2. Pick your vessel. 

This is your chance to up your gift game with a touch of home decor verve by paying a visit to Dupont Little Flea Market, open Sundays from 10 a.m. to 4 p.m. at the corner of 19th and Q Streets NW, or to Miss Pixie’s at 1626 14th St NW. You’ll be able to find a fun, and possibly cheap, antique container. Cocktail and wine glasses, jars, and funky old vases are perfect for a propagation station. If you’re looking for an extra dash of drama, might I suggest what I like to call “The Plantom of the Opera?” Buy a set of test tubes and wrap just enough plastic wrap around the bottom inch of each tube to stick them securely in the candle holes of a vintage candelabra.

3. Put it all together.

Fill your vessel with tepid water and plop in your freshly snipped stem. If you’re traveling with this gift, wrap the stem in a wet paper towel and stick it in a plastic baggie to assemble on-site.  

4. Set your gift receiver up for success. 

Let them know that their new plant baby will be ready for dirt once they see a few inches of root coming out of the stem, and that they should change the water when it gets murky. If you’re particularly concerned about a brown-thumbed friend, tell them about Very Sad Lab, the houseplant rehabilitation and education center comme art project in Georgetown.  

5. Pat yourself on the back.

You’ve literally given the gift of life. —Elizabeth Tuten

How to Pick Out the Best Used Book for Your Favorite Reader

Price: $2–$2,000

Books are always a popular gift, especially in greater D.C., a region regularly ranked among the most literate in the country. With our ever-growing number of independent bookstores, it’s easy to stop in and pick up a copy of whichever novel or memoir the Post or the Times declared the best of the year, but your choice might be a dud if the reader on your list consumes new titles voraciously. Opting to purchase a used book ensures your loved one will get something unique.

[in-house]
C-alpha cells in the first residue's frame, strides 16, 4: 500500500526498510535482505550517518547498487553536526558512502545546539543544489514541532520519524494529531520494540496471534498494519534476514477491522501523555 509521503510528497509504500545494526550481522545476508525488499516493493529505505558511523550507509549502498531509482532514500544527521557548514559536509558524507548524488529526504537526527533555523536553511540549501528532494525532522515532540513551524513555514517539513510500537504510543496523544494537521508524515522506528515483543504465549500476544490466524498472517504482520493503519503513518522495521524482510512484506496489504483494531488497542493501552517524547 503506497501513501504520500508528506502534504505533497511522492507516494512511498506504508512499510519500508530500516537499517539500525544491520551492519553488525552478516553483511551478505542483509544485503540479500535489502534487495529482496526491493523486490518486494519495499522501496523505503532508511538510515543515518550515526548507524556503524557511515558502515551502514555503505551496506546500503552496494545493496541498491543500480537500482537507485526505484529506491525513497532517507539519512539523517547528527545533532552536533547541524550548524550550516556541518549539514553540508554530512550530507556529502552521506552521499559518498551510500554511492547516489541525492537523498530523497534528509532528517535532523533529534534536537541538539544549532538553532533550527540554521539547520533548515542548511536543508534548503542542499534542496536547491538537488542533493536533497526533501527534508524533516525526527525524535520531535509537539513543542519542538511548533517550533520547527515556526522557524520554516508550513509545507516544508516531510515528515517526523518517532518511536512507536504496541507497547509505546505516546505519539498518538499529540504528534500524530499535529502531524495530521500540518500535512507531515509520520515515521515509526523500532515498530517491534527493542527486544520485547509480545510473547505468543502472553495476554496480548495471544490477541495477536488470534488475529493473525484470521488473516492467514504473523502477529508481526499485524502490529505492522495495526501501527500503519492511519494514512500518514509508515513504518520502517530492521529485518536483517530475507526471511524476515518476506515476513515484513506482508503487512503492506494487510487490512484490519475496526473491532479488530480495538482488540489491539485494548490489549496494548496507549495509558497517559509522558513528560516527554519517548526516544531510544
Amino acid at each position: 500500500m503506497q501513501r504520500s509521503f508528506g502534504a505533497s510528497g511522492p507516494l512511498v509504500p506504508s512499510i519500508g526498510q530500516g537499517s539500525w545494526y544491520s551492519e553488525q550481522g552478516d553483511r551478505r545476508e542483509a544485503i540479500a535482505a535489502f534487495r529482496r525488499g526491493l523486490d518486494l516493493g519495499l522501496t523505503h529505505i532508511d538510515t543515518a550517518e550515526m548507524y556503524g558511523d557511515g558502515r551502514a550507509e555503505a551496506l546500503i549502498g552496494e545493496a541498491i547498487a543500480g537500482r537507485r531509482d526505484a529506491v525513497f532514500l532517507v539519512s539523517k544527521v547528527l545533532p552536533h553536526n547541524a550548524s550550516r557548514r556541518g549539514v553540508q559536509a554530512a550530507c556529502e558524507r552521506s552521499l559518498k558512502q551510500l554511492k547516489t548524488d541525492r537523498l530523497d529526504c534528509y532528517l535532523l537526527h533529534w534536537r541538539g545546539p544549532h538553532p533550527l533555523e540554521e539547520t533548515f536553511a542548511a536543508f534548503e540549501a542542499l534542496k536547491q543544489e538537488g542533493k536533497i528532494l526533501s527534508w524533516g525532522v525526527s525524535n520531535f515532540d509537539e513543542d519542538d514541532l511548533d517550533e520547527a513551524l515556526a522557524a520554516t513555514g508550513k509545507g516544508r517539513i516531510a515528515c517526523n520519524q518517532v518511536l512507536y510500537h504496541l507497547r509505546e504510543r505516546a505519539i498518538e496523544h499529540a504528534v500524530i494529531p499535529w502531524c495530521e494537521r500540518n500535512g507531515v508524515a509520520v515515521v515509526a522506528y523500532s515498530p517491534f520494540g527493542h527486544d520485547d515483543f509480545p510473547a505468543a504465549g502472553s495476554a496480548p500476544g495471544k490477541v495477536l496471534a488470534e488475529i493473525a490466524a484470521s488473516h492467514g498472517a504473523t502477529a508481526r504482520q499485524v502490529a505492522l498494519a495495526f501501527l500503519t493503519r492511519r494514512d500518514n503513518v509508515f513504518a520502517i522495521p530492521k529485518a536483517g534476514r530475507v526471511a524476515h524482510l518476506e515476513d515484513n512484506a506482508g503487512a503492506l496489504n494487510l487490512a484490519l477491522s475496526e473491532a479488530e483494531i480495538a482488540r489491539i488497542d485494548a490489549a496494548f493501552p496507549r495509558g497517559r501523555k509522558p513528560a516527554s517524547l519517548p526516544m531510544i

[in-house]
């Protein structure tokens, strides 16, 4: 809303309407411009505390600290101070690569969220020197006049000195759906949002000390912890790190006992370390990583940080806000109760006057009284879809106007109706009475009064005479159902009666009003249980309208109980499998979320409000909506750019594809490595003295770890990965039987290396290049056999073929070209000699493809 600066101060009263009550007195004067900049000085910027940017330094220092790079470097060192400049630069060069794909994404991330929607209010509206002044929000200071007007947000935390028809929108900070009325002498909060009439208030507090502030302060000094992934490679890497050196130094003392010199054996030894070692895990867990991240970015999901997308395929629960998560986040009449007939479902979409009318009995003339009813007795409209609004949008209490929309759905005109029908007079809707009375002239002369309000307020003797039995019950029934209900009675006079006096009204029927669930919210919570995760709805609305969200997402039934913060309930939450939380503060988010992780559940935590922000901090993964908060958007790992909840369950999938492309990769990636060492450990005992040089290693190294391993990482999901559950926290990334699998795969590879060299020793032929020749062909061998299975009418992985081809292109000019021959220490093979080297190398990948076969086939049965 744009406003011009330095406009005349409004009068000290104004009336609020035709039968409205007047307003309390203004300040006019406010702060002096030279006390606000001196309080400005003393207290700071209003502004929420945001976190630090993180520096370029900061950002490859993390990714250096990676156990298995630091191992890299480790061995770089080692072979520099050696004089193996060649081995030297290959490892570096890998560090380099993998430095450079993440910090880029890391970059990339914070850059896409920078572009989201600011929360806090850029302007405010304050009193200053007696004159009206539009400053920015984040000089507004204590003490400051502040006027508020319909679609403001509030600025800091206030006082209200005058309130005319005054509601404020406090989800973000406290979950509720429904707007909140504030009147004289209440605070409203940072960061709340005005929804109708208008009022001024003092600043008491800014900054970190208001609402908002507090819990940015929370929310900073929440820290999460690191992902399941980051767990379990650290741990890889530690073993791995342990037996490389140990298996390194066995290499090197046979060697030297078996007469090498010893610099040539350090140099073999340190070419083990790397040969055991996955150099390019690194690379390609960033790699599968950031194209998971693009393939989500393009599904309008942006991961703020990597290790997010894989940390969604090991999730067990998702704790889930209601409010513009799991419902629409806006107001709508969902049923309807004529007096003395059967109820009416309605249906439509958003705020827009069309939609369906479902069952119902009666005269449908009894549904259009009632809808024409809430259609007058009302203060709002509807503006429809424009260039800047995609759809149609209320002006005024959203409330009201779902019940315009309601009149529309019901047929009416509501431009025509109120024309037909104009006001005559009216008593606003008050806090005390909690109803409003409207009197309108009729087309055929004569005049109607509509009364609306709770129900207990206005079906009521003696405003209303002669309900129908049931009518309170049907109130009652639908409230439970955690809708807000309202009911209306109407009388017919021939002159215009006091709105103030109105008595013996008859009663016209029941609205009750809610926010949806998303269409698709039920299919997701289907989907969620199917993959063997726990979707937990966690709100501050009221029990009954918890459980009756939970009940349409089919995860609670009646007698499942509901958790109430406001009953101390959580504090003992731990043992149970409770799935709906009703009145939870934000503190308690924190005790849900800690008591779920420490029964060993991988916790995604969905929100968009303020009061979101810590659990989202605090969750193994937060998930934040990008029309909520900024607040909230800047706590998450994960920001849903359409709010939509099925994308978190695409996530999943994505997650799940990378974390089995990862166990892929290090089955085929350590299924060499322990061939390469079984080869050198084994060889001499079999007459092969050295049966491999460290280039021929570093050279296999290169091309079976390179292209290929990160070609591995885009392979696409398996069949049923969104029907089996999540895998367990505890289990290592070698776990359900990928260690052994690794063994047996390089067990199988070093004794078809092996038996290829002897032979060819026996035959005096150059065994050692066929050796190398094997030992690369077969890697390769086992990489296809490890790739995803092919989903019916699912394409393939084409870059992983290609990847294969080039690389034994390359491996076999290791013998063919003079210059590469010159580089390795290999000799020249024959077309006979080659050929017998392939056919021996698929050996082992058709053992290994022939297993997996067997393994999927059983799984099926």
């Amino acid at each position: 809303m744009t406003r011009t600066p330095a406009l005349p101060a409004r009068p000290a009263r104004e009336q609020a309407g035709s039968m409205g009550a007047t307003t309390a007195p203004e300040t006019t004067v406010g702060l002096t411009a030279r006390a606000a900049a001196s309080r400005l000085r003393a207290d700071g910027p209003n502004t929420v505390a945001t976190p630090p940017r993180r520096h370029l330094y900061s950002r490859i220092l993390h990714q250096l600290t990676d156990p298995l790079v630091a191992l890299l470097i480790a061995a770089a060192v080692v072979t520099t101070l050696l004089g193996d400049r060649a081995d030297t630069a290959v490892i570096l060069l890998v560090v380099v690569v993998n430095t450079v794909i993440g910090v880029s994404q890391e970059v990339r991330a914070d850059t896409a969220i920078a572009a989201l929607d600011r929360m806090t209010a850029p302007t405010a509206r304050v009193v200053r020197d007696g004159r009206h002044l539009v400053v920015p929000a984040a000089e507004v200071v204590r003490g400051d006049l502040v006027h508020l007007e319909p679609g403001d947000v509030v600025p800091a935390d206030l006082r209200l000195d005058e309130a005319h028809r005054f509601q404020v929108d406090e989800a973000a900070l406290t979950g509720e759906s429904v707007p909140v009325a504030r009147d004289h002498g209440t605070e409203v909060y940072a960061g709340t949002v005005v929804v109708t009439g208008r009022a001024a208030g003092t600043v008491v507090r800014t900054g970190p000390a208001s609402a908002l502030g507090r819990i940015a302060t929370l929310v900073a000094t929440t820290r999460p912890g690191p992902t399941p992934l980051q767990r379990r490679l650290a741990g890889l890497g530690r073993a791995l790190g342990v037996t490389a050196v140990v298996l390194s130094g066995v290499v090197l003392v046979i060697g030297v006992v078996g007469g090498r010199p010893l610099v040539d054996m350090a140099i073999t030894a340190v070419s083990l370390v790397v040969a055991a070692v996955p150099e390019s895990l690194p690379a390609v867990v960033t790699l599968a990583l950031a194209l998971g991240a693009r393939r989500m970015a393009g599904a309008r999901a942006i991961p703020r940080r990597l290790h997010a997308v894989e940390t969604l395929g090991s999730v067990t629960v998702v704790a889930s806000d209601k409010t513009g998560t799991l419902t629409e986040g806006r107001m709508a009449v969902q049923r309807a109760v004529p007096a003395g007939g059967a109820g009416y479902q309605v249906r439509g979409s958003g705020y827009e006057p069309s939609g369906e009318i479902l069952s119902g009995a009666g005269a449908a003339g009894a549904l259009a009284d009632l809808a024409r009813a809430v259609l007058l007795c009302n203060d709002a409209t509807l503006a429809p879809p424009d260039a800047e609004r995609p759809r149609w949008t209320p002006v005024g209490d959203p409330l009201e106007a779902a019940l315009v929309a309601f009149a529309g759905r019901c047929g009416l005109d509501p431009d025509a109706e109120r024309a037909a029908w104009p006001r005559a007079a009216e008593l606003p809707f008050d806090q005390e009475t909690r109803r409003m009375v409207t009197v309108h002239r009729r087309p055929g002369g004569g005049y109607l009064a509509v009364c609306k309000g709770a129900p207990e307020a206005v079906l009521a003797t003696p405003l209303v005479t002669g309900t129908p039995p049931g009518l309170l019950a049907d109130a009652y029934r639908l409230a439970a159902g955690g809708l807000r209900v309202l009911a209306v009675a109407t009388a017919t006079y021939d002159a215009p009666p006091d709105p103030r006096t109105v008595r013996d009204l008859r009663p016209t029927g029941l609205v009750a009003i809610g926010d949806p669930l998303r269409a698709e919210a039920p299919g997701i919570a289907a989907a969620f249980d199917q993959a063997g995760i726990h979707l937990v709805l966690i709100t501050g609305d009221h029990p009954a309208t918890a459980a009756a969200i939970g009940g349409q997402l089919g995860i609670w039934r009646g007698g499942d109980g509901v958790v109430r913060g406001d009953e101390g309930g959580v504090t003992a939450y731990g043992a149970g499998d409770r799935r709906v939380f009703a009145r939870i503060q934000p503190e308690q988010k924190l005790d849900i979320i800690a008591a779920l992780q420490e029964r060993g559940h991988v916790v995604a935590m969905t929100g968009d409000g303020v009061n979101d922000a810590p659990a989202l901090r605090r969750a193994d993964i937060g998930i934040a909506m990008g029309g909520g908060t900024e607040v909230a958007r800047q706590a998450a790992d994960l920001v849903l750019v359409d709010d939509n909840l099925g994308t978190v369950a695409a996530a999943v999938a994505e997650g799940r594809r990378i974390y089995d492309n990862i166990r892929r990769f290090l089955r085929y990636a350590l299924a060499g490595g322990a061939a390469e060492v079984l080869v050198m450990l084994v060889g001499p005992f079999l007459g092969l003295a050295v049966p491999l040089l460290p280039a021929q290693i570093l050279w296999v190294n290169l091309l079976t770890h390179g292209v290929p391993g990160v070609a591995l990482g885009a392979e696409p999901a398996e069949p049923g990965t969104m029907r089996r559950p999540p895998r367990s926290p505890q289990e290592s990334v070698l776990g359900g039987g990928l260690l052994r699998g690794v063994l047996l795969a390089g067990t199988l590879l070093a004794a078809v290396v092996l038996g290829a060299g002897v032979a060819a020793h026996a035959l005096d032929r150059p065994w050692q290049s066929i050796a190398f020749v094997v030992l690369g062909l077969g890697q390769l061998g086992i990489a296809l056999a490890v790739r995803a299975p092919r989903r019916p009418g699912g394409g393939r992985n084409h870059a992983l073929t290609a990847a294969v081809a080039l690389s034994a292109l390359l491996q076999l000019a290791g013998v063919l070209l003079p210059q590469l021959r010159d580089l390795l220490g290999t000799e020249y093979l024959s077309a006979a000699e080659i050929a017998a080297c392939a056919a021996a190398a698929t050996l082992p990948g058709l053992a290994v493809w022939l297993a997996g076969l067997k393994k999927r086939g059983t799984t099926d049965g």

1. Consider your reader.

Do they love long policy tomes? Are they mad for essay collections? Would they appreciate something old or do they prefer contemporary work? It helps to go in knowing roughly what you want to buy.

2. Search.

Two of D.C.’s best used bookstores, Capitol Hill Books and Second Story Books, allow you to browse and purchase some books online, which is valuable if you’re short on time or don’t know where to get started. This kind of pre-shopping browse also prepares you with regard to price, so you won’t end up accidentally picking out a $2,000 first American edition of Prisoner of Azkaban for the Harry Potter superfan in your life.

3. Dig.

Many treasures at used bookstores are only available to those who search with their own two hands, so if you can, take time to visit a physical location and touch all the books. (If you’re planning to do some book-sniffing and you’re particularly sensitive to dust or mold, take an antihistamine before you go to prevent a sneeze attack.) 

Diehard book nerds, like yours truly and a certain Pulitzer Prize-winning critic from the Post, head for the large stores that Friends of the Library operate in Wheaton and Rockville, where one can unearth both newish fiction and rarer classics from the past century. (Recent trips yielded award winners by Jhumpa Lahiri and Hanya Yanagihara, as well as an early Nora Ephron essay collection and E.B. White musings from the 1950s.) Any used bookstore will do, however. Don’t be afraid to flip through the musty pages and inhale their sweet, dusty aroma, and count on the booksellers for help if you can’t find quite what you want.

4. Personalize your purchase.

Anyone can buy themself a book, but only you can explain why you bought them this specific book. Tuck a note inside the dust jacket or inscribe a personal message on a blank page and tell your loved one what you hope they’ll get from the gift. —Caroline Jones